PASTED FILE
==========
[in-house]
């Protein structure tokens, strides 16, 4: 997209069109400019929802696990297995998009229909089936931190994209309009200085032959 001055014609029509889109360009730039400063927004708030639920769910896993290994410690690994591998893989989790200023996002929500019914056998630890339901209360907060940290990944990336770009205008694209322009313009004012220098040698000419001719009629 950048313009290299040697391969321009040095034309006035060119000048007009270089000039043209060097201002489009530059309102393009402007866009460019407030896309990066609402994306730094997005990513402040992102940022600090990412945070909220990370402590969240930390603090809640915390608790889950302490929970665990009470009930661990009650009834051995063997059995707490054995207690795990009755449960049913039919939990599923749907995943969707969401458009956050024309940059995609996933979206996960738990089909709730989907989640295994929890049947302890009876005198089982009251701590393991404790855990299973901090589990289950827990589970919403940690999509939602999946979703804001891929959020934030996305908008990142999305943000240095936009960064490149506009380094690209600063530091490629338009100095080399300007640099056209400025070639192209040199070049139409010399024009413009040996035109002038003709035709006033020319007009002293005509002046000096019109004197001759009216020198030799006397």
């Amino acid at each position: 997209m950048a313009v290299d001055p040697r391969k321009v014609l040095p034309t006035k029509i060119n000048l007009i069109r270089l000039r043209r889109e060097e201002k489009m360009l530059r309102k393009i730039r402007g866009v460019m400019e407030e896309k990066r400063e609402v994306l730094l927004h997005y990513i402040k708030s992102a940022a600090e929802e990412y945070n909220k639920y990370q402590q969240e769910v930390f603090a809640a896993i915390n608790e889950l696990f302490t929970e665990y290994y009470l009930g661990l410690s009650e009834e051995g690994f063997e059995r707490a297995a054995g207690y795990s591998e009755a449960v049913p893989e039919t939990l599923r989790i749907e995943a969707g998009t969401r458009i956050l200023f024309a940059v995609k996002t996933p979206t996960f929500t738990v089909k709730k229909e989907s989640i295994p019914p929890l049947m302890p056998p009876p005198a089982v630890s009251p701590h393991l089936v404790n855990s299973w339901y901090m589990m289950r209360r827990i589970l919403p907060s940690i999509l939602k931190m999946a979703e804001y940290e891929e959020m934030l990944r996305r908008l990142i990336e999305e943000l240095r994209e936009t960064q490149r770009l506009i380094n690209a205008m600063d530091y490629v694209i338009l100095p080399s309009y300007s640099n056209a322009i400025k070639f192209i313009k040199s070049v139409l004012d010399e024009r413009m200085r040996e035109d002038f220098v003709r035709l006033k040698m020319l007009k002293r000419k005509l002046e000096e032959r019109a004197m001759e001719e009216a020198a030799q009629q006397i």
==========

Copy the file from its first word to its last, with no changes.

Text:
[in-house]
């Protein structure tokens, strides 16, 4: 997209069109400019929802696990297995998009229909089936931190994209309009200085032959 001055014609029509889109360009730039400063927004708030639920769910896993290994410690690994591998893989989790200023996002929500019914056998630890339901209360907060940290990944990336770009205008694209322009313009004012220098040698000419001719009629 950048313009290299040697391969321009040095034309006035060119000048007009270089000039043209060097201002489009530059309102393009402007866009460019407030896309990066609402994306730094997005990513402040992102940022600090990412945070909220990370402590969240930390603090809640915390608790889950302490929970665990009470009930661990009650009834051995063997059995707490054995207690795990009755449960049913039919939990599923749907995943969707969401458009956050024309940059995609996933979206996960738990089909709730989907989640295994929890049947302890009876005198089982009251701590393991404790855990299973901090589990289950827990589970919403940690999509939602999946979703804001891929959020934030996305908008990142999305943000240095936009960064490149506009380094690209600063530091490629338009100095080399300007640099056209400025070639192209040199070049139409010399024009413009040996035109002038003709035709006033020319007009002293005509002046000096019109004197001759009216020198030799006397």
């Amino acid at each position: 997209m950048a313009v290299d001055p040697r391969k321009v014609l040095p034309t006035k029509i060119n000048l007009i069109r270089l000039r043209r889109e060097e201002k489009m360009l530059r309102k393009i730039r402007g866009v460019m400019e407030e896309k990066r400063e609402v994306l730094l927004h997005y990513i402040k708030s992102a940022a600090e929802e990412y945070n909220k639920y990370q402590q969240e769910v930390f603090a809640a896993i915390n608790e889950l696990f302490t929970e665990y290994y009470l009930g661990l410690s009650e009834e051995g690994f063997e059995r707490a297995a054995g207690y795990s591998e009755a449960v049913p893989e039919t939990l599923r989790i749907e995943a969707g998009t969401r458009i956050l200023f024309a940059v995609k996002t996933p979206t996960f929500t738990v089909k709730k229909e989907s989640i295994p019914p929890l049947m302890p056998p009876p005198a089982v630890s009251p701590h393991l089936v404790n855990s299973w339901y901090m589990m289950r209360r827990i589970l919403p907060s940690i999509l939602k931190m999946a979703e804001y940290e891929e959020m934030l990944r996305r908008l990142i990336e999305e943000l240095r994209e936009t960064q490149r770009l506009i380094n690209a205008m600063d530091y490629v694209i338009l100095p080399s309009y300007s640099n056209a322009i400025k070639f192209i313009k040199s070049v139409l004012d010399e024009r413009m200085r040996e035109d002038f220098v003709r035709l006033k040698m020319l007009k002293r000419k005509l002046e000096e032959r019109a004197m001759e001719e009216a020198a030799q009629q006397i």